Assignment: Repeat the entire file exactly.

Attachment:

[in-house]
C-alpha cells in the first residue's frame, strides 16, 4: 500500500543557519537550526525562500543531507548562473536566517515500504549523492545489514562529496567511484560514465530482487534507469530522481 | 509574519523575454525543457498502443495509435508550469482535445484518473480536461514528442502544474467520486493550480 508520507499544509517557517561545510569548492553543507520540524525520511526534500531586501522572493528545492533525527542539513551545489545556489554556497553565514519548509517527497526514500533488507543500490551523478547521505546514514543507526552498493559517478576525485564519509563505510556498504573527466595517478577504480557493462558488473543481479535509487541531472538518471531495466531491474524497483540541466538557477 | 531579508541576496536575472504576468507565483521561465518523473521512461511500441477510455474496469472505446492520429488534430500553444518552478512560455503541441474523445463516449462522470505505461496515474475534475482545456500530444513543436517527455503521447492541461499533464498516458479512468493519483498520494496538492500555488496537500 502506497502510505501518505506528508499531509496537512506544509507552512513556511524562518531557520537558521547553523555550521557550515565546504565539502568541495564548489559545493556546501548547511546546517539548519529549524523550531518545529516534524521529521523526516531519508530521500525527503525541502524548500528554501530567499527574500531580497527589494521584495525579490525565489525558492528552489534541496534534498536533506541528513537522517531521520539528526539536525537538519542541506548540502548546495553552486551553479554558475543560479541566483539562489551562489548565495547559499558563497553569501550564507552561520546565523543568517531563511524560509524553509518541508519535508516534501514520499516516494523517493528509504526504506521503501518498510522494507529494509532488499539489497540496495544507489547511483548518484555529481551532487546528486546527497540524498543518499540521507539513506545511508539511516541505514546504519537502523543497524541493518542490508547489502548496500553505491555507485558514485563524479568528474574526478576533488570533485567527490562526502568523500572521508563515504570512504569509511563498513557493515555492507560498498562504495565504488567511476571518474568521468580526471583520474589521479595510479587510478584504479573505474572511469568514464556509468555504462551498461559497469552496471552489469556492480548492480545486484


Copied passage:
[in-house]
C-alpha cells in the first residue's frame, strides 16, 4: 500500500543557519537550526525562500543531507548562473536566517515500504549523492545489514562529496567511484560514465530482487534507469530522481 | 509574519523575454525543457498502443495509435508550469482535445484518473480536461514528442502544474467520486493550480 508520507499544509517557517561545510569548492553543507520540524525520511526534500531586501522572493528545492533525527542539513551545489545556489554556497553565514519548509517527497526514500533488507543500490551523478547521505546514514543507526552498493559517478576525485564519509563505510556498504573527466595517478577504480557493462558488473543481479535509487541531472538518471531495466531491474524497483540541466538557477 | 531579508541576496536575472504576468507565483521561465518523473521512461511500441477510455474496469472505446492520429488534430500553444518552478512560455503541441474523445463516449462522470505505461496515474475534475482545456500530444513543436517527455503521447492541461499533464498516458479512468493519483498520494496538492500555488496537500 502506497502510505501518505506528508499531509496537512506544509507552512513556511524562518531557520537558521547553523555550521557550515565546504565539502568541495564548489559545493556546501548547511546546517539548519529549524523550531518545529516534524521529521523526516531519508530521500525527503525541502524548500528554501530567499527574500531580497527589494521584495525579490525565489525558492528552489534541496534534498536533506541528513537522517531521520539528526539536525537538519542541506548540502548546495553552486551553479554558475543560479541566483539562489551562489548565495547559499558563497553569501550564507552561520546565523543568517531563511524560509524553509518541508519535508516534501514520499516516494523517493528509504526504506521503501518498510522494507529494509532488499539489497540496495544507489547511483548518484555529481551532487546528486546527497540524498543518499540521507539513506545511508539511516541505514546504519537502523543497524541493518542490508547489502548496500553505491555507485558514485563524479568528474574526478576533488570533485567527490562526502568523500572521508563515504570512504569509511563498513557493515555492507560498498562504495565504488567511476571518474568521468580526471583520474589521479595510479587510478584504479573505474572511469568514464556509468555504462551498461559497469552496471552489469556492480548492480545486484